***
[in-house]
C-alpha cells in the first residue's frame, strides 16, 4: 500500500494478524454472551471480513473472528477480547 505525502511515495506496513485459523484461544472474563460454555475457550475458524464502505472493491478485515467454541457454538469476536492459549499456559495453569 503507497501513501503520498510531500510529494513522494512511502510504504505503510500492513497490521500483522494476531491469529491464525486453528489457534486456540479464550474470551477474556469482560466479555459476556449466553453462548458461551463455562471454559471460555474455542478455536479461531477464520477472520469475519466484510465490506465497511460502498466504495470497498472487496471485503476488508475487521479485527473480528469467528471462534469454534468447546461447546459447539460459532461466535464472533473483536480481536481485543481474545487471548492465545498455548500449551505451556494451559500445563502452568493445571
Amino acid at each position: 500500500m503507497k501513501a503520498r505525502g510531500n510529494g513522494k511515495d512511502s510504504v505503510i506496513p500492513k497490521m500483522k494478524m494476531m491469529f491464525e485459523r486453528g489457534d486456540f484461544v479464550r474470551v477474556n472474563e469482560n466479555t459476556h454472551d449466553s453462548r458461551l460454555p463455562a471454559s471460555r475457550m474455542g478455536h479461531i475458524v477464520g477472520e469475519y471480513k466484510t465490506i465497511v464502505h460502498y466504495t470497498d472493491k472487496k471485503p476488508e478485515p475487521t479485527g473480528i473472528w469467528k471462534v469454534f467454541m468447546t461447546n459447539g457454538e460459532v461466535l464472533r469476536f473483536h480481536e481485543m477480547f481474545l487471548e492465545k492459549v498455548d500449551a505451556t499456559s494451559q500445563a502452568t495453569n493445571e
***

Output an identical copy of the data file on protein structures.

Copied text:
[in-house]
C-alpha cells in the first residue's frame, strides 16, 4: 500500500494478524454472551471480513473472528477480547 505525502511515495506496513485459523484461544472474563460454555475457550475458524464502505472493491478485515467454541457454538469476536492459549499456559495453569 503507497501513501503520498510531500510529494513522494512511502510504504505503510500492513497490521500483522494476531491469529491464525486453528489457534486456540479464550474470551477474556469482560466479555459476556449466553453462548458461551463455562471454559471460555474455542478455536479461531477464520477472520469475519466484510465490506465497511460502498466504495470497498472487496471485503476488508475487521479485527473480528469467528471462534469454534468447546461447546459447539460459532461466535464472533473483536480481536481485543481474545487471548492465545498455548500449551505451556494451559500445563502452568493445571
Amino acid at each position: 500500500m503507497k501513501a503520498r505525502g510531500n510529494g513522494k511515495d512511502s510504504v505503510i506496513p500492513k497490521m500483522k494478524m494476531m491469529f491464525e485459523r486453528g489457534d486456540f484461544v479464550r474470551v477474556n472474563e469482560n466479555t459476556h454472551d449466553s453462548r458461551l460454555p463455562a471454559s471460555r475457550m474455542g478455536h479461531i475458524v477464520g477472520e469475519y471480513k466484510t465490506i465497511v464502505h460502498y466504495t470497498d472493491k472487496k471485503p476488508e478485515p475487521t479485527g473480528i473472528w469467528k471462534v469454534f467454541m468447546t461447546n459447539g457454538e460459532v461466535l464472533r469476536f473483536h480481536e481485543m477480547f481474545l487471548e492465545k492459549v498455548d500449551a505451556t499456559s494451559q500445563a502452568t495453569n493445571e